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Thread: Shelter Lies

  1. #21

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    Maybe just have a quiet word with the foster co-ordinator of the shelter. I think they would be most interested to know their carer needs to be brought up to speed on preventatives. Perhaps even provided with some.

    re: heartworm. There is early stage, which can be treated long term with one of the ivermectin drops (can't for the life of me remember which one now).
    Then there is later stage, the treatment is harsher and must be administered asap by the vet in a series. Apparently only the daily heartworm tablets are dangerous to dogs already positive to the parasite but I would suggest a test first just to be safe.

    Worms: a good allwormer now, and again in two weeks. Then once every three months if it's not covered in your flea preventative.

    Sorry to bust in. I don't post here a lot.

  2. #22
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    Sorry to drag this up again,,, But Pixel was groomed yesterday and the groomer found ear mites. Not happy with the amount of parasites on this dog.

    I don't think she would have gotten them after we got her either, because our cats never get ear mites, so we're not in an ear mite area, so to speak...

    I really should have a word with the shelter eh...

  3. #23

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    I use Capstar tablets for foster dogs, it kills all adult fleas that are present on the dog, I find it great... usually takes just the one tablet, which I give as soon as I pick the dog up... that way I'm not bringing adult fleas into my house... My last foster had more flea's than I've ever seen on a dog... one treatement and one bath and never seen another flea...

  4. #24

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    Quote Originally Posted by Julie_82 View Post
    Sorry to drag this up again,,, But Pixel was groomed yesterday and the groomer found ear mites. Not happy with the amount of parasites on this dog.

    I don't think she would have gotten them after we got her either, because our cats never get ear mites, so we're not in an ear mite area, so to speak...

    I really should have a word with the shelter eh...
    How does the groomer know they are ear mites and not just dirt? I thought they had to be seen under a microscope to confirm that they are mites? Wouldn't that have been picked up at your vet visit?

    I think you should just move on.
    Last edited by Cat; 08-28-2010 at 08:53 PM.

  5. #25
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    We haven't been to the vet, so no.

    She knew it wasn't just dirt because it was only one ear, which she cleaned out when she groomed her. The next day we went back because I wasn't entirely happy with the groom, and then she had another look in her ears and the same ear had filled up with black stuff again. I saw it, and it was a LOT of buildup for 24 hours.

    She has also been shaking her head a lot, which is another symptom.

  6. #26

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    They shake when they are dirty as well. Or have an ear infection, etc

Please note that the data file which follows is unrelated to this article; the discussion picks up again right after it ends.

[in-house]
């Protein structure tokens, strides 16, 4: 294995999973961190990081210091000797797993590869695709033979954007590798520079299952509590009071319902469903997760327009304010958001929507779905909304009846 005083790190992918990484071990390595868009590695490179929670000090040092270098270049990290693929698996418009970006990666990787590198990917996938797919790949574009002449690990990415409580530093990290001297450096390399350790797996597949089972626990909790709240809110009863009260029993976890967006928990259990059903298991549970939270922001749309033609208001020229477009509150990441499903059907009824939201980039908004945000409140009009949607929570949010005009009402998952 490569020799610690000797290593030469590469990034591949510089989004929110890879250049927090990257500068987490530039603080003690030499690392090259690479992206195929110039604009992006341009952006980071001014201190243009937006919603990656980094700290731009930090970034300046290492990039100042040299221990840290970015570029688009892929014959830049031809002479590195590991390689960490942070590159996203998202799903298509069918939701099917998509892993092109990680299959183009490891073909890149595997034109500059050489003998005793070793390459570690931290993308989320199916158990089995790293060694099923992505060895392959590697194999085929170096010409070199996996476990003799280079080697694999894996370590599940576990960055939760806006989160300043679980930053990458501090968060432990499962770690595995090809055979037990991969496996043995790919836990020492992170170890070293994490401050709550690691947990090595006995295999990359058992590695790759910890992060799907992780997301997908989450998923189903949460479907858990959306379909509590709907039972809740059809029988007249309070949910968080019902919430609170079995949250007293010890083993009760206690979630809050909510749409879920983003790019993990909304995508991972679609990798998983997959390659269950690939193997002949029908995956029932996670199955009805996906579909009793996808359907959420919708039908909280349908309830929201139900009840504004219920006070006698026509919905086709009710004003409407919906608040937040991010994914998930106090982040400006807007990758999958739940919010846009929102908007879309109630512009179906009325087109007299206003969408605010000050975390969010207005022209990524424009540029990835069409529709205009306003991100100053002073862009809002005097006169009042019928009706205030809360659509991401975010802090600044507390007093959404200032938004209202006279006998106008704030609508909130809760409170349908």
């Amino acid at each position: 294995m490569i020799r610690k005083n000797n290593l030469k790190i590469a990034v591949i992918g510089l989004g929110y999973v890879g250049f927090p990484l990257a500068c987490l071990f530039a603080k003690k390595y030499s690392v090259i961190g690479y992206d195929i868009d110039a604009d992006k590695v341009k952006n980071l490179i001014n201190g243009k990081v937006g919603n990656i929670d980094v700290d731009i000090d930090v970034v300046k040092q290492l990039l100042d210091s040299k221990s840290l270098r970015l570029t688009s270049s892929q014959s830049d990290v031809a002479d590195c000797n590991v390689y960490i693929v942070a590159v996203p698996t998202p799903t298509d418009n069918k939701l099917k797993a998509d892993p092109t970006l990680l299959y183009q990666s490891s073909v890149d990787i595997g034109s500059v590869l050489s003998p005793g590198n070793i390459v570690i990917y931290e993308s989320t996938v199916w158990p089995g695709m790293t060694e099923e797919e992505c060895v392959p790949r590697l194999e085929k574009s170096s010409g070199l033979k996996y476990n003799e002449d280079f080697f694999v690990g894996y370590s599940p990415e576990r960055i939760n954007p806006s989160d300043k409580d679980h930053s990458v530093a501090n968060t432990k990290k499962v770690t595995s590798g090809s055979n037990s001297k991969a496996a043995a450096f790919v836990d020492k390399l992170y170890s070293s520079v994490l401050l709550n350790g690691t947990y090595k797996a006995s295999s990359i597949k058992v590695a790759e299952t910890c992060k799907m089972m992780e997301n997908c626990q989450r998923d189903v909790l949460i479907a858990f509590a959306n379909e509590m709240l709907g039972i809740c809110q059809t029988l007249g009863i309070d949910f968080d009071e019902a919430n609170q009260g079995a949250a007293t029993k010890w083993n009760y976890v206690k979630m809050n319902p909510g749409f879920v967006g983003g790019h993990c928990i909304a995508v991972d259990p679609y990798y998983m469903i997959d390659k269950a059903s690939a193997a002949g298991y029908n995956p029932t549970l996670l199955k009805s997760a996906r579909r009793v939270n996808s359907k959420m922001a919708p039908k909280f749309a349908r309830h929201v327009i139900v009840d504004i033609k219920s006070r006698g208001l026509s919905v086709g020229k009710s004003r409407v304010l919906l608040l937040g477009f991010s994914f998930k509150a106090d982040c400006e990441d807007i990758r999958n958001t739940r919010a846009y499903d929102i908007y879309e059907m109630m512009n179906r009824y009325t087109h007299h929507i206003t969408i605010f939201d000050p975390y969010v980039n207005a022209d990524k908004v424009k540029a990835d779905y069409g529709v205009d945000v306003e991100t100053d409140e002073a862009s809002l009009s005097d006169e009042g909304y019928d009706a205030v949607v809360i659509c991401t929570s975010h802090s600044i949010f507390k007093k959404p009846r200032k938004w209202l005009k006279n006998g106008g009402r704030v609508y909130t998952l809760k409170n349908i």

When you get a new pet you need to take them to the vet to make sure all is ok and the animal is healthy So if they aren't you can do something about it then.

    Sorry, but you seem to keep wanting to find issues to create problems for the shelter or get your money back. You haven't even taken your dog to the vet to confirm it is ear mites. Did you ever phone the shelter to find out what they had given your dog?

    I still think you should just treat your dog, move on and do more research before you get another pet.

  7. #27

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    A bacterial or fugal infection is more likely to create a fast buildup of ear gunk. These sort of infections can be only one ear and can come on fast or be longer standing.

    I hope you get your girl sorted soon.

  8. #28

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    Quote Originally Posted by Julie_82 View Post
    Sorry to drag this up again,,, But Pixel was groomed yesterday and the groomer found ear mites. Not happy with the amount of parasites on this dog.

    I don't think she would have gotten them after we got her either, because our cats never get ear mites, so we're not in an ear mite area, so to speak...

    I really should have a word with the shelter eh...
    Yeah, have a word. It doesn't have to be an aggro thing, they just may not know their carer has missed a few things. The carer may need to be supplied with treatments and a schedule.

    Ears: can flare up very quickly. And if your cats are being treated with any of the spot-on type products they won't have earmites anyway. You could be seeing ear mites or a bacterial/fungal infection which will need prescription drops. They both tend to have a different look and smell but a swab at the vets will tell you for sure. Mites are not visible with the naked eye so the groomer may be mistaken.

    & Some dogs can have more ear problems than others regardless. Specially ones that play in water , have floppy ears, hairy ear canals or food allergies.

    Hope that helps. All rescues come with a bit of baggage, just be patient.

  9. #29
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    I don't even care about getting my money back anymore, I am just frustrated because I was told she had been treated for parasites when clearly she hasn't been. I was also told she is in "good health", but I don't know if she was checked by a vet at all now.